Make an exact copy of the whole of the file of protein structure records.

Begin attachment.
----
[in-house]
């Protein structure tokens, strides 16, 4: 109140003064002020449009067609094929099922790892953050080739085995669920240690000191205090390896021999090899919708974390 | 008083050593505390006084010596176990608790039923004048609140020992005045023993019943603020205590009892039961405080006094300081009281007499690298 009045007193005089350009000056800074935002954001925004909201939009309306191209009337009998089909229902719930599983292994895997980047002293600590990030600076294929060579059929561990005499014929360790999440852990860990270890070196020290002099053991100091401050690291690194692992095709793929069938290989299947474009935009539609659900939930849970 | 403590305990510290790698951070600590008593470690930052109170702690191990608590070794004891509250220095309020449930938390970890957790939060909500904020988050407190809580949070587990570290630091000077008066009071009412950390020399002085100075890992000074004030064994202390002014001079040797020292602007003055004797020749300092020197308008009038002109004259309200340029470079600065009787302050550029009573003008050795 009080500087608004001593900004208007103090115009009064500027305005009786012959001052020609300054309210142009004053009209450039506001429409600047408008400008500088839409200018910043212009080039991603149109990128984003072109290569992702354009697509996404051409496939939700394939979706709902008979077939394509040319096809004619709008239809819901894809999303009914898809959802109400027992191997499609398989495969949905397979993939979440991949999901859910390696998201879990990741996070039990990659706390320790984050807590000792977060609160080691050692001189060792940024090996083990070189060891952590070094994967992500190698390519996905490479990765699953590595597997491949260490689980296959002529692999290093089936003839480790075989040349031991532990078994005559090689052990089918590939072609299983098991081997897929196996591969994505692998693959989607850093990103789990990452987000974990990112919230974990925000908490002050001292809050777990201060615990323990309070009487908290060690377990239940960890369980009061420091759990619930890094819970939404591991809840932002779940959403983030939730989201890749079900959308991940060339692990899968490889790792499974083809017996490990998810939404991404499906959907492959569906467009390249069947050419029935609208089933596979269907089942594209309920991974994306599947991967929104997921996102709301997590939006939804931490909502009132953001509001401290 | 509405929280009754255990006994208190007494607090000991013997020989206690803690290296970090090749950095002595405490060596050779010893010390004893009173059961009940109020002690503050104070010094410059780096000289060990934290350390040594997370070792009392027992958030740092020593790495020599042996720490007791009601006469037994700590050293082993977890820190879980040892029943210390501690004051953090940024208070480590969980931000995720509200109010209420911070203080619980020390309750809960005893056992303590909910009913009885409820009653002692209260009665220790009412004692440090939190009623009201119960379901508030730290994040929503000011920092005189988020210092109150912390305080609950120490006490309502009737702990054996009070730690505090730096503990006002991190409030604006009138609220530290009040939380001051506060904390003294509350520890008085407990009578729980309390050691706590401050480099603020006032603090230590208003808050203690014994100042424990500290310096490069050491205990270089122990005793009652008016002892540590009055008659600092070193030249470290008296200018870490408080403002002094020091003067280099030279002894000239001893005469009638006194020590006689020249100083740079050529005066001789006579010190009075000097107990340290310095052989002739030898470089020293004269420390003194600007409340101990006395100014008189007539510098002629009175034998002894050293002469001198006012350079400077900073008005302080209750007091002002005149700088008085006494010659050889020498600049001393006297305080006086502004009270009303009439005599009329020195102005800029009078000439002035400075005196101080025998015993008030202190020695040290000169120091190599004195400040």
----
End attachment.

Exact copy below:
[in-house]
């Protein structure tokens, strides 16, 4: 109140003064002020449009067609094929099922790892953050080739085995669920240690000191205090390896021999090899919708974390 | 008083050593505390006084010596176990608790039923004048609140020992005045023993019943603020205590009892039961405080006094300081009281007499690298 009045007193005089350009000056800074935002954001925004909201939009309306191209009337009998089909229902719930599983292994895997980047002293600590990030600076294929060579059929561990005499014929360790999440852990860990270890070196020290002099053991100091401050690291690194692992095709793929069938290989299947474009935009539609659900939930849970 | 403590305990510290790698951070600590008593470690930052109170702690191990608590070794004891509250220095309020449930938390970890957790939060909500904020988050407190809580949070587990570290630091000077008066009071009412950390020399002085100075890992000074004030064994202390002014001079040797020292602007003055004797020749300092020197308008009038002109004259309200340029470079600065009787302050550029009573003008050795 009080500087608004001593900004208007103090115009009064500027305005009786012959001052020609300054309210142009004053009209450039506001429409600047408008400008500088839409200018910043212009080039991603149109990128984003072109290569992702354009697509996404051409496939939700394939979706709902008979077939394509040319096809004619709008239809819901894809999303009914898809959802109400027992191997499609398989495969949905397979993939979440991949999901859910390696998201879990990741996070039990990659706390320790984050807590000792977060609160080691050692001189060792940024090996083990070189060891952590070094994967992500190698390519996905490479990765699953590595597997491949260490689980296959002529692999290093089936003839480790075989040349031991532990078994005559090689052990089918590939072609299983098991081997897929196996591969994505692998693959989607850093990103789990990452987000974990990112919230974990925000908490002050001292809050777990201060615990323990309070009487908290060690377990239940960890369980009061420091759990619930890094819970939404591991809840932002779940959403983030939730989201890749079900959308991940060339692990899968490889790792499974083809017996490990998810939404991404499906959907492959569906467009390249069947050419029935609208089933596979269907089942594209309920991974994306599947991967929104997921996102709301997590939006939804931490909502009132953001509001401290 | 509405929280009754255990006994208190007494607090000991013997020989206690803690290296970090090749950095002595405490060596050779010893010390004893009173059961009940109020002690503050104070010094410059780096000289060990934290350390040594997370070792009392027992958030740092020593790495020599042996720490007791009601006469037994700590050293082993977890820190879980040892029943210390501690004051953090940024208070480590969980931000995720509200109010209420911070203080619980020390309750809960005893056992303590909910009913009885409820009653002692209260009665220790009412004692440090939190009623009201119960379901508030730290994040929503000011920092005189988020210092109150912390305080609950120490006490309502009737702990054996009070730690505090730096503990006002991190409030604006009138609220530290009040939380001051506060904390003294509350520890008085407990009578729980309390050691706590401050480099603020006032603090230590208003808050203690014994100042424990500290310096490069050491205990270089122990005793009652008016002892540590009055008659600092070193030249470290008296200018870490408080403002002094020091003067280099030279002894000239001893005469009638006194020590006689020249100083740079050529005066001789006579010190009075000097107990340290310095052989002739030898470089020293004269420390003194600007409340101990006395100014008189007539510098002629009175034998002894050293002469001198006012350079400077900073008005302080209750007091002002005149700088008085006494010659050889020498600049001393006297305080006086502004009270009303009439005599009329020195102005800029009078000439002035400075005196101080025998015993008030202190020695040290000169120091190599004195400040």